Tanzania’s south-eastern Lindi region, close to the border with Mozambique, has some of the worst odds of child survival in the country.
Lindi is the fifth-largest region in Tanzania and is about the same size as the Republic of Ireland.
There are limited economic opportunities in Lindi – the rural communities are predominantly agricultural and live off their land.
According to the regional authorities in Lindi, the average household income is less than TZS 20,000 (£8), which is three times lower than the national minimum wage.
Tanzania has made considerable progress nationally on reducing mortality among children under five and is projected to meet its national millennium development goal target of reducing child mortality by two-thirds by 2019.
But with limited access to even the most basic of health services, children from Lindi are four times more likely to die from common childhood illnesses, compared to those from the rest of Tanzania.
Not enough food
According to government figures, more than half of than children under five in Lindi are stunted, and this widespread chronic malnutrition has contributed to the excess morbidity and mortality in the region.
High rates of under-nutrition also means that common childhood illnesses are often more complicated than in a child who has the strength to fight off, and recover from, illness more easily.
Combined with the fact that common childhood illnesses are routinely untreated in communities, children often end up at health facilities with complications.
The cost of a complicated illness requiring hospitalisation overnight comes up to TZS 30,000 (£12), which is a huge cost to an average rural household in Lindi.
The government of Tanzania has a vision to build one dispensary in every village across the country, staffed by a trained health worker (clinical officer) and a support worker (rural medical attendant).
However, this is far from reality in Lindi, where one dispensary serves up to four villages and is staffed by rural medical attendants only.
The Tanzania constitution warrants free healthcare for all children under five, yet with limited human resources or drugs, more than half of children in Lindi do not receive basic treatments for common childhood illnesses like pneumonia, diarrhoea and malaria.
Attracting and retaining health workers has been an ongoing challenge in Lindi. According to health authorities, about half of clinical posts remain unfilled.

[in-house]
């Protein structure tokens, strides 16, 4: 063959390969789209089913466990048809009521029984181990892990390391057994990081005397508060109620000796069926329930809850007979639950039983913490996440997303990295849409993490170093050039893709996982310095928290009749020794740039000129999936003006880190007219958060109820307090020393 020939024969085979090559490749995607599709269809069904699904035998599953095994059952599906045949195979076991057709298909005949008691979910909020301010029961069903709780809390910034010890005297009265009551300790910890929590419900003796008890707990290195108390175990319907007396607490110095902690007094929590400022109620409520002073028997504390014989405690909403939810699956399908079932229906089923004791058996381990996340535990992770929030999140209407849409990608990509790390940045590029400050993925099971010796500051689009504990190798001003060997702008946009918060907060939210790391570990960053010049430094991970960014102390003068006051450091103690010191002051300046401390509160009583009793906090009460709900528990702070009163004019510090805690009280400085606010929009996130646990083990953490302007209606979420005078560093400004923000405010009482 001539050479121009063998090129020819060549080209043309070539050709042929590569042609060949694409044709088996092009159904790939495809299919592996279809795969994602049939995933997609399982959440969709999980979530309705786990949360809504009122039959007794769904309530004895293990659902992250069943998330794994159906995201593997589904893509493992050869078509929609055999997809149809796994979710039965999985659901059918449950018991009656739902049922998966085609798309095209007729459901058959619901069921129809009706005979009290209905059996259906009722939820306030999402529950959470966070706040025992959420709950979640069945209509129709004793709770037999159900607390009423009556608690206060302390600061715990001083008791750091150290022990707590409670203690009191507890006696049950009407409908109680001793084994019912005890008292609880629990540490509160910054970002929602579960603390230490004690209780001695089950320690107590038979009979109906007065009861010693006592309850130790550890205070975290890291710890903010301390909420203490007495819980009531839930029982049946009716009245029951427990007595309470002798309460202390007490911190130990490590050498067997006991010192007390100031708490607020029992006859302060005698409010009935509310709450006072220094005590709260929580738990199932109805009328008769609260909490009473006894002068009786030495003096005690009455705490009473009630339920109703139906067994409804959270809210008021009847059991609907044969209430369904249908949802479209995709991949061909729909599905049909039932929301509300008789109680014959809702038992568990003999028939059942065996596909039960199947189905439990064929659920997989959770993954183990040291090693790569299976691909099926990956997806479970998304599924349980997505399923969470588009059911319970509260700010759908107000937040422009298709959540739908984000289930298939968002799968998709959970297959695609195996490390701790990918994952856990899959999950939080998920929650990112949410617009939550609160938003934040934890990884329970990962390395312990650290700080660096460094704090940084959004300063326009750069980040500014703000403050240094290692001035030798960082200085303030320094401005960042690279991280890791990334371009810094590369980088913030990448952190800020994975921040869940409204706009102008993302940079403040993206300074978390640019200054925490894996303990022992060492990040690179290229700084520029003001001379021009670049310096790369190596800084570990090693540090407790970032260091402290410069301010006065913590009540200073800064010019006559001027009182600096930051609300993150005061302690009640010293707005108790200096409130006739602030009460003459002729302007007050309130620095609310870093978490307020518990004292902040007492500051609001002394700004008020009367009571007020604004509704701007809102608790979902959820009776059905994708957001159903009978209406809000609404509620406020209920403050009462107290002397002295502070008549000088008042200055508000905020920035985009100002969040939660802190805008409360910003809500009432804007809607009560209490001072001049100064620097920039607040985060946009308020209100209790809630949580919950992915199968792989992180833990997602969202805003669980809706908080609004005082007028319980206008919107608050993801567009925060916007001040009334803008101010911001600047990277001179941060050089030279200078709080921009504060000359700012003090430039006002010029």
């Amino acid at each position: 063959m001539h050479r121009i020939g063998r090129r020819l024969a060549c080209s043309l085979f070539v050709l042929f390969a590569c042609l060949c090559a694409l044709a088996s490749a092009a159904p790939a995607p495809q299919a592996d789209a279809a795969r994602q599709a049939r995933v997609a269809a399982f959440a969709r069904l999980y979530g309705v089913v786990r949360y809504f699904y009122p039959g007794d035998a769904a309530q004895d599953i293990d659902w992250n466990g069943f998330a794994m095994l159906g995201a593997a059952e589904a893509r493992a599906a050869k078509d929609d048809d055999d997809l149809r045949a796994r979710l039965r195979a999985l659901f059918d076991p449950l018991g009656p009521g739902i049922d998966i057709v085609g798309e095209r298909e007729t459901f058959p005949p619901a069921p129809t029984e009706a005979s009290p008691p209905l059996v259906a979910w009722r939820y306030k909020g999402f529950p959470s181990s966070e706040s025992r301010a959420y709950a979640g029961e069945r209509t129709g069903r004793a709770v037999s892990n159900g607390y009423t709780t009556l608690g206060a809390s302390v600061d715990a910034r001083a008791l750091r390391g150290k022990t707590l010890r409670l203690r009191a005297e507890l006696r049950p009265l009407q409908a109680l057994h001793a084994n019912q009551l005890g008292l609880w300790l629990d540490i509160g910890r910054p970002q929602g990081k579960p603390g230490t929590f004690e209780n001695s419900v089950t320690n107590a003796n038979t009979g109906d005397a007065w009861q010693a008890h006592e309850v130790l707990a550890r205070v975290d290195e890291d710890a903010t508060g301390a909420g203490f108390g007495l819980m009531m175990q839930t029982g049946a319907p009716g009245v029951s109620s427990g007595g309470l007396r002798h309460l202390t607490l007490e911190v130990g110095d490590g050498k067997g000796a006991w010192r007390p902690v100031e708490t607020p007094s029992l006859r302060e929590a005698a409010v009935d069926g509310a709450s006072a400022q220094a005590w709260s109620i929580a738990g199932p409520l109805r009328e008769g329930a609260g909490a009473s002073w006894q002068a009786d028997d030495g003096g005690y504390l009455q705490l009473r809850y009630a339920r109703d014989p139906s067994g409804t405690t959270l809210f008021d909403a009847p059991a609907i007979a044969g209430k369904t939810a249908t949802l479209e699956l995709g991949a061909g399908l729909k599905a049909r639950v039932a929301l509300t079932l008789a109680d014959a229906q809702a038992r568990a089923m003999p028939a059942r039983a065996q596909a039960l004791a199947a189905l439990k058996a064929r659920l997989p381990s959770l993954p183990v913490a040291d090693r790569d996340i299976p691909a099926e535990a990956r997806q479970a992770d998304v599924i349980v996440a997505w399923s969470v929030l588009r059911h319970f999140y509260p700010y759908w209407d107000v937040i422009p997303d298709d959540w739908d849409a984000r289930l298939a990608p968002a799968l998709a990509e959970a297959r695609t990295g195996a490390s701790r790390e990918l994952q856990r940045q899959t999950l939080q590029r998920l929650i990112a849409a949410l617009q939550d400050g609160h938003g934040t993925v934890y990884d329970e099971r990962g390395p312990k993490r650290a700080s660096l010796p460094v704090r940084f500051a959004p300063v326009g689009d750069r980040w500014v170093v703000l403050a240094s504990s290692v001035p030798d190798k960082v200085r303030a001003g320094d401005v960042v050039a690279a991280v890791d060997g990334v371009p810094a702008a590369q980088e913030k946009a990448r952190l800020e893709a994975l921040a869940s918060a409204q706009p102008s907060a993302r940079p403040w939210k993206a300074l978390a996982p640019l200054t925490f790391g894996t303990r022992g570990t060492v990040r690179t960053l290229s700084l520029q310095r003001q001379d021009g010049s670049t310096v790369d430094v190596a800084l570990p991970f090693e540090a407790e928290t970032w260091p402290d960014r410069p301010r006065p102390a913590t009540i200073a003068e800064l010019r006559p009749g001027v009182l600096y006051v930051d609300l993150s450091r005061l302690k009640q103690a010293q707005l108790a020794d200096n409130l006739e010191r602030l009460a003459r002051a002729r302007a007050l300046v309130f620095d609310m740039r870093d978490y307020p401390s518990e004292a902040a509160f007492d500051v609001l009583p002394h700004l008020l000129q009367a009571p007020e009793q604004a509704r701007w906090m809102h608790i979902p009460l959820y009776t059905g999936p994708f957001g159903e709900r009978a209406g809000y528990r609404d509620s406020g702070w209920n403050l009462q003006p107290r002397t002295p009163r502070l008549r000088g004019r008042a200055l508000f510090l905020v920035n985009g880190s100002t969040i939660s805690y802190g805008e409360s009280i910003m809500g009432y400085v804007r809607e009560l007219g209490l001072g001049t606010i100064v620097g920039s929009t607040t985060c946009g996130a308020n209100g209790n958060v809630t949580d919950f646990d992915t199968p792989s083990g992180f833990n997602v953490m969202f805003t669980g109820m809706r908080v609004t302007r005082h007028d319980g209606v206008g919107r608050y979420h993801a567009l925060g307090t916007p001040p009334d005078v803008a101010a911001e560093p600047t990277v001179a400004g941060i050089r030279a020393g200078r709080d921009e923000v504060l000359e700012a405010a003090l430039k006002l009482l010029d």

What we have been doing
Save the Children has been working in Lindi to improve child survival over the past decade.
Our innovative model of integrated healthcare, health education and hunger reduction has benefited scores of children and communities across the region.
Progress has been slow due to limited resources available to the health authorities, however a recent analysis by the Ifakara Health Institute reports positive trends on child survival in Lindi and projects significant reduction in under-five mortality.
What needs to be done
There is a pressing need to accelerate progress on child survival in Lindi. Local best practices need to be sustained and replicated across the region.
The health authorities must adequately resource their primary health facilities in order to improve access to essential health services. Locally qualified and deployed health workers can help address the perpetual challenges on getting enough health workers for the jobs available.
The government of Tanzania must address the policy constraints on access to child health services at the community level.
Community case management of childhood illnesses is a proven child-survival intervention that works well in remote rural communities such as Lindi. It can address access gaps in the medium term, while systematic issues to open dispensaries at the village level are resolved.
Tanzania has co-led the UN commission on Accountability for Women’s and Children’s Health. It is now time to ensure that its promises of resources for children’s health and survival are kept.